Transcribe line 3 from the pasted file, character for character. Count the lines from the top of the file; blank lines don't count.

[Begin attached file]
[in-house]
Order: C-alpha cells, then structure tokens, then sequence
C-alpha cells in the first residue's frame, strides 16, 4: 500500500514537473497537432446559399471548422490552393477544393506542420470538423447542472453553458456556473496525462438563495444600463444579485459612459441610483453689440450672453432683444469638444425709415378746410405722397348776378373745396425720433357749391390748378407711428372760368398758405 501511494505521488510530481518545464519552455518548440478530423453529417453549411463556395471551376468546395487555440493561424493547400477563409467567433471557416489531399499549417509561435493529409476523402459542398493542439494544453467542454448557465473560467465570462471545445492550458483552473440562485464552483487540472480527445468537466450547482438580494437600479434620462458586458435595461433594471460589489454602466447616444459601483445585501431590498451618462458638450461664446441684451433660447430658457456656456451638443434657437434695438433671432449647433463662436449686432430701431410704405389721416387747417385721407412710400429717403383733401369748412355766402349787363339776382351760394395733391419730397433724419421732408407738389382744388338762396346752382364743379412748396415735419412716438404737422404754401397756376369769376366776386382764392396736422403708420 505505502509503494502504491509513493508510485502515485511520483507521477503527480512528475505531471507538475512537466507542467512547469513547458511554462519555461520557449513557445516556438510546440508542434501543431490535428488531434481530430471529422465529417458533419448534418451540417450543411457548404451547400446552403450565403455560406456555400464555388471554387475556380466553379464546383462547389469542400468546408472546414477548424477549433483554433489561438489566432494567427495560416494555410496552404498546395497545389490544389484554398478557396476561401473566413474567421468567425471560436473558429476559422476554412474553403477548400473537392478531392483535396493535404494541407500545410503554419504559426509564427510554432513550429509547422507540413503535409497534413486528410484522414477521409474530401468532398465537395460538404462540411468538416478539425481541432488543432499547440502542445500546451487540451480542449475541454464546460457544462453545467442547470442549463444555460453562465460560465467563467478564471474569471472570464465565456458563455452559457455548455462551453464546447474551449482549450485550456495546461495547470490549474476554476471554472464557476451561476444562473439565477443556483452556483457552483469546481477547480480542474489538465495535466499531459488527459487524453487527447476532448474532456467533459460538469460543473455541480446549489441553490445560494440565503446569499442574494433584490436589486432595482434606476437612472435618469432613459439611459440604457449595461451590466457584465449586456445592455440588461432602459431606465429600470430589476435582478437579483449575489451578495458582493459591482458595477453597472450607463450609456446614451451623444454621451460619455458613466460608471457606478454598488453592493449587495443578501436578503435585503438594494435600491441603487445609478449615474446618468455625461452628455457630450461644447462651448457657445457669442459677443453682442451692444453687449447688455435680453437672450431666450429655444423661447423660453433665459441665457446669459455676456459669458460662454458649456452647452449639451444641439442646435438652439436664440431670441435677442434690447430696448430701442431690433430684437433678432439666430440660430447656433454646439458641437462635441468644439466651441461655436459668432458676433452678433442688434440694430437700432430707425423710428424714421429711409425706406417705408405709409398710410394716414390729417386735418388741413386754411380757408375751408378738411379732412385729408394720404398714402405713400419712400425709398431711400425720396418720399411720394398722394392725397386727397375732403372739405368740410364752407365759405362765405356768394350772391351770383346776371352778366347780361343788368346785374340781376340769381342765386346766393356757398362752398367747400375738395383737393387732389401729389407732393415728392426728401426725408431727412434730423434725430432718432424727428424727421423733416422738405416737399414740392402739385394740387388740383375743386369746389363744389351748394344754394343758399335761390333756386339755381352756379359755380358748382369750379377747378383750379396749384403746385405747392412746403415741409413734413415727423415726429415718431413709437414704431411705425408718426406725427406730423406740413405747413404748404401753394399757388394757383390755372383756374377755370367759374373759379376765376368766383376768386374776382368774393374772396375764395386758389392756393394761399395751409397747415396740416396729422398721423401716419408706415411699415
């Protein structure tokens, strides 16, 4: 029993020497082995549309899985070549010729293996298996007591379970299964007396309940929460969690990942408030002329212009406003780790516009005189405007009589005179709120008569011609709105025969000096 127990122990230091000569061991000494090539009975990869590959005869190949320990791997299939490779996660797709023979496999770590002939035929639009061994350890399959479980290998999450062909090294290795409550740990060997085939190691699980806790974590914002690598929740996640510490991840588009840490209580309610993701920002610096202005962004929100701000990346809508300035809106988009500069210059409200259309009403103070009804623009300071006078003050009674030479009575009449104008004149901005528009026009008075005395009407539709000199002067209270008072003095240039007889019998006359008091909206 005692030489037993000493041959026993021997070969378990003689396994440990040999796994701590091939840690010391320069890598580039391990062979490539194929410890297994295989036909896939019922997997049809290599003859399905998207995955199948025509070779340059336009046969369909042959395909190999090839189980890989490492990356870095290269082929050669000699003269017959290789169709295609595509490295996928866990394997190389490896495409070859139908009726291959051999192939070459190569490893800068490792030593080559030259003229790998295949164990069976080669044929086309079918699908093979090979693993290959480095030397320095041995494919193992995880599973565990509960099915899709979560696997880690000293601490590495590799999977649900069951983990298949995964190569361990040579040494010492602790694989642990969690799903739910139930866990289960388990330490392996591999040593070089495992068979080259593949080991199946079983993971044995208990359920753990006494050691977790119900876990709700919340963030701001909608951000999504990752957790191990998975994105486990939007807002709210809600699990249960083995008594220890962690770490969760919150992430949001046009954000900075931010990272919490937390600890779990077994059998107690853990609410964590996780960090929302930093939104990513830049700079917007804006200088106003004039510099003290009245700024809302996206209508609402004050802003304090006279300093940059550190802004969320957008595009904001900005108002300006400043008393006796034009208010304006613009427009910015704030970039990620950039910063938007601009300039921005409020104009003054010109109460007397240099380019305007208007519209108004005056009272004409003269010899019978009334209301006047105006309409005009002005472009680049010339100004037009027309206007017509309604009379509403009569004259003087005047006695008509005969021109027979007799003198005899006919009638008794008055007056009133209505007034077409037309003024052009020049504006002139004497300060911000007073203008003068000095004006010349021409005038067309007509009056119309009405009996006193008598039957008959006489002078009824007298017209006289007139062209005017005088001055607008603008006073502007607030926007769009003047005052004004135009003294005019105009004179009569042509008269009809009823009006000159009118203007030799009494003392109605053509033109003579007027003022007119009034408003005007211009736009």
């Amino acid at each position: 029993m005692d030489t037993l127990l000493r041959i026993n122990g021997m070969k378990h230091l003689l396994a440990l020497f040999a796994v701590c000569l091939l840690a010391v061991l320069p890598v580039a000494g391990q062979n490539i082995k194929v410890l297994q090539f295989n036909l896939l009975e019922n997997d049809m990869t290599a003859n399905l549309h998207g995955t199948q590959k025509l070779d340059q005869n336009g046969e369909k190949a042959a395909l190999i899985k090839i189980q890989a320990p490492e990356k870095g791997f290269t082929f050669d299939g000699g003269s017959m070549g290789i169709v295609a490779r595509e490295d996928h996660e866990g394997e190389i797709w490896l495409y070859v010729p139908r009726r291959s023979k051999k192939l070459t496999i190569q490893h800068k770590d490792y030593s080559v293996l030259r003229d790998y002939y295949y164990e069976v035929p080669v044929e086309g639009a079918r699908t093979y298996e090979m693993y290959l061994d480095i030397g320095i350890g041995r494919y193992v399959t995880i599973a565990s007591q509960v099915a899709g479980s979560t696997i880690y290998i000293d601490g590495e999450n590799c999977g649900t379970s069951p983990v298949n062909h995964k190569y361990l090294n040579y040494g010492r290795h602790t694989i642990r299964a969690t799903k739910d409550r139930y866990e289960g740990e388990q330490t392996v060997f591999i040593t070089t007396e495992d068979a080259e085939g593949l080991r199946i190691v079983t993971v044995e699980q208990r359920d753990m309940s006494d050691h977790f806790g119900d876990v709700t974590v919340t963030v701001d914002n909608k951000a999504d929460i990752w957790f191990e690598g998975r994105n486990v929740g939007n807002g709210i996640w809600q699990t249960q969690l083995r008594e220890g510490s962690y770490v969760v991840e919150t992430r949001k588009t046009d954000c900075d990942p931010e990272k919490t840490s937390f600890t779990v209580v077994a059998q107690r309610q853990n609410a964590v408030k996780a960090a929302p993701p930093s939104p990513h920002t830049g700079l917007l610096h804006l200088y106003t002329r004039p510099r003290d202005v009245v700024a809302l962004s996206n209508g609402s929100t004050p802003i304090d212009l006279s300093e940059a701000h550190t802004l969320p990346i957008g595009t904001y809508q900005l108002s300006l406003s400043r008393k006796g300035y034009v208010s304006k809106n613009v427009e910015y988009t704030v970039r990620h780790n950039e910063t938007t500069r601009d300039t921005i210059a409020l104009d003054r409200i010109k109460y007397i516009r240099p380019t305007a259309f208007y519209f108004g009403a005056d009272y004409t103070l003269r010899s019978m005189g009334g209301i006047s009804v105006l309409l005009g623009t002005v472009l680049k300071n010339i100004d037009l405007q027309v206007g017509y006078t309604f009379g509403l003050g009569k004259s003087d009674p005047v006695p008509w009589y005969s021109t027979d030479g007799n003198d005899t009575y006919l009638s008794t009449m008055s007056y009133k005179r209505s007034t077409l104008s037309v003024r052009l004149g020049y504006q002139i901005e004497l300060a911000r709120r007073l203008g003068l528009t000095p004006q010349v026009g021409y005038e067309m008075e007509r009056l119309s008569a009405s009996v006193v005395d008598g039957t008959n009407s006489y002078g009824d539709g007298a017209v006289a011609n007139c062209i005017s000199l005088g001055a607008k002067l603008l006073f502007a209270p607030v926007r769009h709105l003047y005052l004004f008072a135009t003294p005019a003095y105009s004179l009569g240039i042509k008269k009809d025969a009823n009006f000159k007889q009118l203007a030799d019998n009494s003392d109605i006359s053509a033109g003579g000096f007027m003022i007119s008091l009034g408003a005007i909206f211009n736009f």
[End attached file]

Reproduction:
C-alpha cells in the first residue's frame, strides 16, 4: 500500500514537473497537432446559399471548422490552393477544393506542420470538423447542472453553458456556473496525462438563495444600463444579485459612459441610483453689440450672453432683444469638444425709415378746410405722397348776378373745396425720433357749391390748378407711428372760368398758405 501511494505521488510530481518545464519552455518548440478530423453529417453549411463556395471551376468546395487555440493561424493547400477563409467567433471557416489531399499549417509561435493529409476523402459542398493542439494544453467542454448557465473560467465570462471545445492550458483552473440562485464552483487540472480527445468537466450547482438580494437600479434620462458586458435595461433594471460589489454602466447616444459601483445585501431590498451618462458638450461664446441684451433660447430658457456656456451638443434657437434695438433671432449647433463662436449686432430701431410704405389721416387747417385721407412710400429717403383733401369748412355766402349787363339776382351760394395733391419730397433724419421732408407738389382744388338762396346752382364743379412748396415735419412716438404737422404754401397756376369769376366776386382764392396736422403708420 505505502509503494502504491509513493508510485502515485511520483507521477503527480512528475505531471507538475512537466507542467512547469513547458511554462519555461520557449513557445516556438510546440508542434501543431490535428488531434481530430471529422465529417458533419448534418451540417450543411457548404451547400446552403450565403455560406456555400464555388471554387475556380466553379464546383462547389469542400468546408472546414477548424477549433483554433489561438489566432494567427495560416494555410496552404498546395497545389490544389484554398478557396476561401473566413474567421468567425471560436473558429476559422476554412474553403477548400473537392478531392483535396493535404494541407500545410503554419504559426509564427510554432513550429509547422507540413503535409497534413486528410484522414477521409474530401468532398465537395460538404462540411468538416478539425481541432488543432499547440502542445500546451487540451480542449475541454464546460457544462453545467442547470442549463444555460453562465460560465467563467478564471474569471472570464465565456458563455452559457455548455462551453464546447474551449482549450485550456495546461495547470490549474476554476471554472464557476451561476444562473439565477443556483452556483457552483469546481477547480480542474489538465495535466499531459488527459487524453487527447476532448474532456467533459460538469460543473455541480446549489441553490445560494440565503446569499442574494433584490436589486432595482434606476437612472435618469432613459439611459440604457449595461451590466457584465449586456445592455440588461432602459431606465429600470430589476435582478437579483449575489451578495458582493459591482458595477453597472450607463450609456446614451451623444454621451460619455458613466460608471457606478454598488453592493449587495443578501436578503435585503438594494435600491441603487445609478449615474446618468455625461452628455457630450461644447462651448457657445457669442459677443453682442451692444453687449447688455435680453437672450431666450429655444423661447423660453433665459441665457446669459455676456459669458460662454458649456452647452449639451444641439442646435438652439436664440431670441435677442434690447430696448430701442431690433430684437433678432439666430440660430447656433454646439458641437462635441468644439466651441461655436459668432458676433452678433442688434440694430437700432430707425423710428424714421429711409425706406417705408405709409398710410394716414390729417386735418388741413386754411380757408375751408378738411379732412385729408394720404398714402405713400419712400425709398431711400425720396418720399411720394398722394392725397386727397375732403372739405368740410364752407365759405362765405356768394350772391351770383346776371352778366347780361343788368346785374340781376340769381342765386346766393356757398362752398367747400375738395383737393387732389401729389407732393415728392426728401426725408431727412434730423434725430432718432424727428424727421423733416422738405416737399414740392402739385394740387388740383375743386369746389363744389351748394344754394343758399335761390333756386339755381352756379359755380358748382369750379377747378383750379396749384403746385405747392412746403415741409413734413415727423415726429415718431413709437414704431411705425408718426406725427406730423406740413405747413404748404401753394399757388394757383390755372383756374377755370367759374373759379376765376368766383376768386374776382368774393374772396375764395386758389392756393394761399395751409397747415396740416396729422398721423401716419408706415411699415